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Charges fly the coop

Charges levied against a Calgary food activist for raising chickens in his backyard have been dropped by the city — and now the two parties may be hopping into the same henhouse.

Charges levied against a Calgary food activist for raising chickens in his backyard have been dropped by the city — and now the two parties may be hopping into the same henhouse.

Paul Hughes, president of the Calgary Liberated Urban Chicken Klub (CLUCK), was given a ticket for illegally keeping poultry earlier this year, but on Thursday received a notice from the city that they are dropping the charges.

“I think this is great news for not just people raising chickens, but for the city as a whole. I think it’s a shared victory,” Hughes said, adding charges were also dropped against another Calgarian for raising chickens.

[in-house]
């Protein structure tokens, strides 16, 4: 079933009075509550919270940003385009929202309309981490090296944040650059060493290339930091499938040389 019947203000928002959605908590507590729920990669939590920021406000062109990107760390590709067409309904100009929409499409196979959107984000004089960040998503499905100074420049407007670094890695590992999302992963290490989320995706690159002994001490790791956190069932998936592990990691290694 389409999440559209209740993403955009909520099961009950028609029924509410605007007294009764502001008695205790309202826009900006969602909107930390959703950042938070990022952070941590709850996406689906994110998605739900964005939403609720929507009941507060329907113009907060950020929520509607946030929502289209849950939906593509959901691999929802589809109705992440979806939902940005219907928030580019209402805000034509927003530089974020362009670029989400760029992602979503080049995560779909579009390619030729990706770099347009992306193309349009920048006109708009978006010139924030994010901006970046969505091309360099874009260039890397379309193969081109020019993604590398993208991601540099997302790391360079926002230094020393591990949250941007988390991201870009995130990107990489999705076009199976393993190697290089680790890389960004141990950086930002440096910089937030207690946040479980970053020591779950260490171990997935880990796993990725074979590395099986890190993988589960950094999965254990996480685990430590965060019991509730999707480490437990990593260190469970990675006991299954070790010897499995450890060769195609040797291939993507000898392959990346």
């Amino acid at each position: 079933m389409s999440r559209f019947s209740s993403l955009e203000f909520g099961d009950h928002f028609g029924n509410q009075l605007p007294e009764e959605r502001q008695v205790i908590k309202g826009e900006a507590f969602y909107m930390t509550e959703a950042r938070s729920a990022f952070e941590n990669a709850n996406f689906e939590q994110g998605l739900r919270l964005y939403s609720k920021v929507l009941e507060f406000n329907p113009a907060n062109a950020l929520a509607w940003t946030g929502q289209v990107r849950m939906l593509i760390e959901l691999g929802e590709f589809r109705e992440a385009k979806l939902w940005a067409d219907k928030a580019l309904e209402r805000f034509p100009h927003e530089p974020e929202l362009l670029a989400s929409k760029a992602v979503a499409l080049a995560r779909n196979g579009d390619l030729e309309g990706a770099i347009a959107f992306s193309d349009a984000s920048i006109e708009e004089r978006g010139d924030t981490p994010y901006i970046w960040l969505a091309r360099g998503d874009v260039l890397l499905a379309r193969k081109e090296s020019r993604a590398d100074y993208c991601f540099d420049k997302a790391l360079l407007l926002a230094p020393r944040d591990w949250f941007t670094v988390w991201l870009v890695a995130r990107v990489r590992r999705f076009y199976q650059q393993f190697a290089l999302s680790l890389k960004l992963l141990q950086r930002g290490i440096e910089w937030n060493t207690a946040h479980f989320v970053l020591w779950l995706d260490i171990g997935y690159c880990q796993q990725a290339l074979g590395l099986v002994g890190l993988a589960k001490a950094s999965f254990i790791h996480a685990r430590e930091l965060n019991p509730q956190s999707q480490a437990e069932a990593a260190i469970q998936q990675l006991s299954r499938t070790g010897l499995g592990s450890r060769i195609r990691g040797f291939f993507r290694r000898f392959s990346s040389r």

“I’m really excited for the city and proud to be a part of it.”

Not only were charges against Hughes dropped, but Animal and Bylaw Services director Bill Bruce confirmed the city is working on a pilot project with Hughes allowing 40 families to raise chickens in their backyards.

“We’re open-minded and able to react to changing city needs,” Bruce said of the plan.

“We need to see if this works and the best way to do that is to try it out. Until we do that, we won’t really know if it works or not. Let’s see what Calgarians want.”

Hughes is excited about the pilot project he believes will propel the city to the forefront of agriculture and local food systems.